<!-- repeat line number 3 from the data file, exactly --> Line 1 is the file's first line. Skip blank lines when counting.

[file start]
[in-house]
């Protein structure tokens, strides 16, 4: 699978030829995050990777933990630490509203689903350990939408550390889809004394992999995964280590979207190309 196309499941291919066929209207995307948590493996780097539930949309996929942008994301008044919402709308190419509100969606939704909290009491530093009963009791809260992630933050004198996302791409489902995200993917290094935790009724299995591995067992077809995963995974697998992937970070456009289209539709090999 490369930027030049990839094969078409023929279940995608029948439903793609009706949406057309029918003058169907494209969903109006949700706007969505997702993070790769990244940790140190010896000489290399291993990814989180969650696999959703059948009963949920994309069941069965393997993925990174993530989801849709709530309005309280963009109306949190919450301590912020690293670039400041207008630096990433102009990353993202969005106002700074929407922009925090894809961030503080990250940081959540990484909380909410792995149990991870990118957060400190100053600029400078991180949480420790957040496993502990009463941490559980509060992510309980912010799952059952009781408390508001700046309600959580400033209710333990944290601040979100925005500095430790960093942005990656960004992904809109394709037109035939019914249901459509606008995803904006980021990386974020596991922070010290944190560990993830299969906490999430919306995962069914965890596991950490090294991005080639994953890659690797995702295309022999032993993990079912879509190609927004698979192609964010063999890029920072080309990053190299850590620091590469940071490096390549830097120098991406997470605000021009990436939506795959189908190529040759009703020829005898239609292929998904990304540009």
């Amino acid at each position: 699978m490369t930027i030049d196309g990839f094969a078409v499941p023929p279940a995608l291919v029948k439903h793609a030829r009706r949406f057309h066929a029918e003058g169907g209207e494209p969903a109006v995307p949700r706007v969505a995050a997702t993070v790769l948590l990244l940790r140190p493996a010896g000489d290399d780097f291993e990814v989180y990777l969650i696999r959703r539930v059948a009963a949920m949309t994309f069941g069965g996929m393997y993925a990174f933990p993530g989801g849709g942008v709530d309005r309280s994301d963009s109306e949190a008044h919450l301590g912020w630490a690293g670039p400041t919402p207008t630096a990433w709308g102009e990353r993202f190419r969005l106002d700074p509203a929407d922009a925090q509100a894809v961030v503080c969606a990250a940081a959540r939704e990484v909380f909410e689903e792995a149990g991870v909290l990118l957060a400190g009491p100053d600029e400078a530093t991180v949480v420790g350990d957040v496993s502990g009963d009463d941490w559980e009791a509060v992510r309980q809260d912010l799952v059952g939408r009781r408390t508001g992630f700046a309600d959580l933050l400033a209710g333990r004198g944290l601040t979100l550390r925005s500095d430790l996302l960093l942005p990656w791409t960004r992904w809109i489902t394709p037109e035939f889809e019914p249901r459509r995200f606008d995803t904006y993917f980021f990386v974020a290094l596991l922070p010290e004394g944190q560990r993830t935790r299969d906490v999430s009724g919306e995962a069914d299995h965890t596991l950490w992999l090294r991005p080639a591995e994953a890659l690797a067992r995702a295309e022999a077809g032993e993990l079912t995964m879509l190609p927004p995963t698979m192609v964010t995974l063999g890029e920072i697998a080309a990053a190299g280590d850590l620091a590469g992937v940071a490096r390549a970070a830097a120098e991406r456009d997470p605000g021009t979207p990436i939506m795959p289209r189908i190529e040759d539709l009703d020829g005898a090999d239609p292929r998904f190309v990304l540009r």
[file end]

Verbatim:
């Amino acid at each position: 699978m490369t930027i030049d196309g990839f094969a078409v499941p023929p279940a995608l291919v029948k439903h793609a030829r009706r949406f057309h066929a029918e003058g169907g209207e494209p969903a109006v995307p949700r706007v969505a995050a997702t993070v790769l948590l990244l940790r140190p493996a010896g000489d290399d780097f291993e990814v989180y990777l969650i696999r959703r539930v059948a009963a949920m949309t994309f069941g069965g996929m393997y993925a990174f933990p993530g989801g849709g942008v709530d309005r309280s994301d963009s109306e949190a008044h919450l301590g912020w630490a690293g670039p400041t919402p207008t630096a990433w709308g102009e990353r993202f190419r969005l106002d700074p509203a929407d922009a925090q509100a894809v961030v503080c969606a990250a940081a959540r939704e990484v909380f909410e689903e792995a149990g991870v909290l990118l957060a400190g009491p100053d600029e400078a530093t991180v949480v420790g350990d957040v496993s502990g009963d009463d941490w559980e009791a509060v992510r309980q809260d912010l799952v059952g939408r009781r408390t508001g992630f700046a309600d959580l933050l400033a209710g333990r004198g944290l601040t979100l550390r925005s500095d430790l996302l960093l942005p990656w791409t960004r992904w809109i489902t394709p037109e035939f889809e019914p249901r459509r995200f606008d995803t904006y993917f980021f990386v974020a290094l596991l922070p010290e004394g944190q560990r993830t935790r299969d906490v999430s009724g919306e995962a069914d299995h965890t596991l950490w992999l090294r991005p080639a591995e994953a890659l690797a067992r995702a295309e022999a077809g032993e993990l079912t995964m879509l190609p927004p995963t698979m192609v964010t995974l063999g890029e920072i697998a080309a990053a190299g280590d850590l620091a590469g992937v940071a490096r390549a970070a830097a120098e991406r456009d997470p605000g021009t979207p990436i939506m795959p289209r189908i190529e040759d539709l009703d020829g005898a090999d239609p292929r998904f190309v990304l540009r």